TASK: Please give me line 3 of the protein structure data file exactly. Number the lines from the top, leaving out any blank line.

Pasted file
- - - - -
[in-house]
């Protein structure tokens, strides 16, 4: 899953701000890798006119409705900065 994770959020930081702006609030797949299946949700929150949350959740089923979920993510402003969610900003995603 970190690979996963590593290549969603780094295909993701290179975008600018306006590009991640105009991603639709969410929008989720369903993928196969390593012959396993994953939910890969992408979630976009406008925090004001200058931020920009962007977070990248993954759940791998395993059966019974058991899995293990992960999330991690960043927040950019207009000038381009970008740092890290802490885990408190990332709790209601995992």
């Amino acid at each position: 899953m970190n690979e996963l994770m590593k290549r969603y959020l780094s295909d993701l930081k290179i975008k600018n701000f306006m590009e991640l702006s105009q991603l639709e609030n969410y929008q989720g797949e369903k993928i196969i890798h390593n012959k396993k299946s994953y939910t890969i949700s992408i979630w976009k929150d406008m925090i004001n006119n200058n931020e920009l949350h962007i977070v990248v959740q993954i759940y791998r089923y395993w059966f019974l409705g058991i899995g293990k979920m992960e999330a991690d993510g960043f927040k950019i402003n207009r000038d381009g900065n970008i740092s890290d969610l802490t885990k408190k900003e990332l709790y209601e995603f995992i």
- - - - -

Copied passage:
């Amino acid at each position: 899953m970190n690979e996963l994770m590593k290549r969603y959020l780094s295909d993701l930081k290179i975008k600018n701000f306006m590009e991640l702006s105009q991603l639709e609030n969410y929008q989720g797949e369903k993928i196969i890798h390593n012959k396993k299946s994953y939910t890969i949700s992408i979630w976009k929150d406008m925090i004001n006119n200058n931020e920009l949350h962007i977070v990248v959740q993954i759940y791998r089923y395993w059966f019974l409705g058991i899995g293990k979920m992960e999330a991690d993510g960043f927040k950019i402003n207009r000038d381009g900065n970008i740092s890290d969610l802490t885990k408190k900003e990332l709790y209601e995603f995992i």